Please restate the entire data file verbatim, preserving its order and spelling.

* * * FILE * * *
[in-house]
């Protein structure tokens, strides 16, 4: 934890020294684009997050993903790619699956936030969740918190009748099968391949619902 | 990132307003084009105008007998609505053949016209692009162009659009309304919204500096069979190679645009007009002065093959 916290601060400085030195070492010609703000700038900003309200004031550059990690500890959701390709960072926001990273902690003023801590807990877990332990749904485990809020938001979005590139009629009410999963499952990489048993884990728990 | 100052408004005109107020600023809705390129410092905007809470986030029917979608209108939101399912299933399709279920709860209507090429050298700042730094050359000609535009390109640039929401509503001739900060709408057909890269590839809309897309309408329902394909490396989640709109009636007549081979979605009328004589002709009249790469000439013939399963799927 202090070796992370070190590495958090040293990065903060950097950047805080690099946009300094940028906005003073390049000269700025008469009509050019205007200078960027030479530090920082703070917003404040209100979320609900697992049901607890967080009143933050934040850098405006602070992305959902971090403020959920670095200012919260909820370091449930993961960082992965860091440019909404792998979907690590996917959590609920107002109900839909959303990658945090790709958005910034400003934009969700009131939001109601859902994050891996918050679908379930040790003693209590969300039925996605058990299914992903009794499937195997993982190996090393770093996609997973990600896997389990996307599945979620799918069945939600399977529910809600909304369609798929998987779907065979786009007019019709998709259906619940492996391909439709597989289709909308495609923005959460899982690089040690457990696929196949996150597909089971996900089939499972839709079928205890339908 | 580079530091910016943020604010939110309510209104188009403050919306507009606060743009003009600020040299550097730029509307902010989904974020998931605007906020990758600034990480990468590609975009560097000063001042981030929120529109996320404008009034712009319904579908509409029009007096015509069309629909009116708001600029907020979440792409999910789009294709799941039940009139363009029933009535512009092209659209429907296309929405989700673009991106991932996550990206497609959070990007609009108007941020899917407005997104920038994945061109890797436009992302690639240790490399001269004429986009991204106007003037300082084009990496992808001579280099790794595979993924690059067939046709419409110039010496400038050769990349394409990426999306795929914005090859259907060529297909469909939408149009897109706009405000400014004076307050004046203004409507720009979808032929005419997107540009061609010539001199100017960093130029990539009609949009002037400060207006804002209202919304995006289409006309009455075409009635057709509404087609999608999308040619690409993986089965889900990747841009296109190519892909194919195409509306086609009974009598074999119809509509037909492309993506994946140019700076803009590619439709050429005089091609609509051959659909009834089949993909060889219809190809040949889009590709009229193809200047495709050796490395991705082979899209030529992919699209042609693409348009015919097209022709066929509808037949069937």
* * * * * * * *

[in-house]
């Protein structure tokens, strides 16, 4: 934890020294684009997050993903790619699956936030969740918190009748099968391949619902 | 990132307003084009105008007998609505053949016209692009162009659009309304919204500096069979190679645009007009002065093959 916290601060400085030195070492010609703000700038900003309200004031550059990690500890959701390709960072926001990273902690003023801590807990877990332990749904485990809020938001979005590139009629009410999963499952990489048993884990728990 | 100052408004005109107020600023809705390129410092905007809470986030029917979608209108939101399912299933399709279920709860209507090429050298700042730094050359000609535009390109640039929401509503001739900060709408057909890269590839809309897309309408329902394909490396989640709109009636007549081979979605009328004589002709009249790469000439013939399963799927 202090070796992370070190590495958090040293990065903060950097950047805080690099946009300094940028906005003073390049000269700025008469009509050019205007200078960027030479530090920082703070917003404040209100979320609900697992049901607890967080009143933050934040850098405006602070992305959902971090403020959920670095200012919260909820370091449930993961960082992965860091440019909404792998979907690590996917959590609920107002109900839909959303990658945090790709958005910034400003934009969700009131939001109601859902994050891996918050679908379930040790003693209590969300039925996605058990299914992903009794499937195997993982190996090393770093996609997973990600896997389990996307599945979620799918069945939600399977529910809600909304369609798929998987779907065979786009007019019709998709259906619940492996391909439709597989289709909308495609923005959460899982690089040690457990696929196949996150597909089971996900089939499972839709079928205890339908 | 580079530091910016943020604010939110309510209104188009403050919306507009606060743009003009600020040299550097730029509307902010989904974020998931605007906020990758600034990480990468590609975009560097000063001042981030929120529109996320404008009034712009319904579908509409029009007096015509069309629909009116708001600029907020979440792409999910789009294709799941039940009139363009029933009535512009092209659209429907296309929405989700673009991106991932996550990206497609959070990007609009108007941020899917407005997104920038994945061109890797436009992302690639240790490399001269004429986009991204106007003037300082084009990496992808001579280099790794595979993924690059067939046709419409110039010496400038050769990349394409990426999306795929914005090859259907060529297909469909939408149009897109706009405000400014004076307050004046203004409507720009979808032929005419997107540009061609010539001199100017960093130029990539009609949009002037400060207006804002209202919304995006289409006309009455075409009635057709509404087609999608999308040619690409993986089965889900990747841009296109190519892909194919195409509306086609009974009598074999119809509509037909492309993506994946140019700076803009590619439709050429005089091609609509051959659909009834089949993909060889219809190809040949889009590709009229193809200047495709050796490395991705082979899209030529992919699209042609693409348009015919097209022709066929509808037949069937």